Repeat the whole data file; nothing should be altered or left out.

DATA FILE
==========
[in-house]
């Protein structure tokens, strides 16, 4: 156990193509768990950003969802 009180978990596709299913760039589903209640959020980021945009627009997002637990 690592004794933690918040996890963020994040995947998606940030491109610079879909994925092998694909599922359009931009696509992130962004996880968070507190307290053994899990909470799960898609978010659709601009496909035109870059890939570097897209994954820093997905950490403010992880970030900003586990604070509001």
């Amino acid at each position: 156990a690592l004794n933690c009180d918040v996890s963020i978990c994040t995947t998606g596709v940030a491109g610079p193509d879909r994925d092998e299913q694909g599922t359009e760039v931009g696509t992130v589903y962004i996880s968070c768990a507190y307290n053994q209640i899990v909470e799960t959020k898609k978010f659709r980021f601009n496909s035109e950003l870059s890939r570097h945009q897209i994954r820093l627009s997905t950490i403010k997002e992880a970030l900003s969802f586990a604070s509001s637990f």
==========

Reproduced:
[in-house]
């Protein structure tokens, strides 16, 4: 156990193509768990950003969802 009180978990596709299913760039589903209640959020980021945009627009997002637990 690592004794933690918040996890963020994040995947998606940030491109610079879909994925092998694909599922359009931009696509992130962004996880968070507190307290053994899990909470799960898609978010659709601009496909035109870059890939570097897209994954820093997905950490403010992880970030900003586990604070509001």
């Amino acid at each position: 156990a690592l004794n933690c009180d918040v996890s963020i978990c994040t995947t998606g596709v940030a491109g610079p193509d879909r994925d092998e299913q694909g599922t359009e760039v931009g696509t992130v589903y962004i996880s968070c768990a507190y307290n053994q209640i899990v909470e799960t959020k898609k978010f659709r980021f601009n496909s035109e950003l870059s890939r570097h945009q897209i994954r820093l627009s997905t950490i403010k997002e992880a970030l900003s969802f586990a604070s509001s637990f």